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I Forge Iron


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Everything posted by Randy

  1. I've seen them made from railroad rail as shown. But you can see the wear on the one as I described above. You can see mine in my book about presses and tooling. 1Hardie.bmp 2Hardie.bmp
  2. Seems like most cut offs for the press need constant sharpening. That process of cutting on a thin blade tends to turn the edge into a fuller.
  3. I really recommend that you use Batson's book to figure how to do the frame compared to your tonnage and what pump to what cylinder, etc.. Looks like you'll have plenty of strength there, but the info is out there so you know up front. Also keep your hoses to the back of the press in case something blows it's not aiming at you. Protective sleeves for your high pressure hoses is another good idea. It's all about safety. Looking forward to seeing the finished product and how it works for you.
  4. I mentioned how the transplanted European smiths did that over here so much. I saw one demo where they were anvil tapping AND striking! I think their were 3 strikers and it was quite the show, but obviously they weren't using tapping signals to control the action.
  5. All of the above answers are right, but no you don't have to do it. It is really just more of a habit. The old smiths were asked why they did it and they told us it was the only thing they could bring over here from their home country that was duty free. In other words they didn't have to pay taxes on it.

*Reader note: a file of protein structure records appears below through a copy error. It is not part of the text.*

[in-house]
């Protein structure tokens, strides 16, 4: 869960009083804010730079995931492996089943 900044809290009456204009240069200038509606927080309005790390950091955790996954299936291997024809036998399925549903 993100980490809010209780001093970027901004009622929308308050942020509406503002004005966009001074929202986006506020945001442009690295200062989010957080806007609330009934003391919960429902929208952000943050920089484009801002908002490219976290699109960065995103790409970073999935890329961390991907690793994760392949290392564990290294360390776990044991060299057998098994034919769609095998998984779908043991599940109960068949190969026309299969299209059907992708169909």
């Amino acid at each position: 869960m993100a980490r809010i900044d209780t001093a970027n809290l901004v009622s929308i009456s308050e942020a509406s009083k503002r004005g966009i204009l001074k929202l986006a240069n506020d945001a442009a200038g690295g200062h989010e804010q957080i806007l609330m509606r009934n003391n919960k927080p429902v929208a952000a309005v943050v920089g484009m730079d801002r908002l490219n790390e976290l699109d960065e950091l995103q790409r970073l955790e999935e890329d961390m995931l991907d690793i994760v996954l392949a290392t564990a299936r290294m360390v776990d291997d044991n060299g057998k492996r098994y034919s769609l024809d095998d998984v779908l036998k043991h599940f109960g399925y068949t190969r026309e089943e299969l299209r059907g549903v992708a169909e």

6. I did not design this press, but bought it designed and the frame ready to go. I had to get the balance of the plates and build a mechanicals cart and assemble it. He then came over and did the plumbing. The man who designed it has built many presses and uses Batson's book to figure most things out. He also works along with the local hydraulics company if he has any additional questions or concerns. Equalizing pressure between the cylinders was one of my concerns, too. They do sell synchronizers for this purpose, but he explained that the pressure between the cylinders would balance on their own as they are hooked up in tandem and the pressure would flow equally to both cylinders. He was exactly right. There has never been a problem with one cylinder operating faster or slower than the other and both sides come up and down equally.
  7. RobWilson, Yes we do: http://www.astragalpress.com/Hydraulic_Forging_Press.htm .
  8. Grundsau, Yes you can. Brianc has it right. It's just less expensive to buy two six inch cylinders than one twelve inch.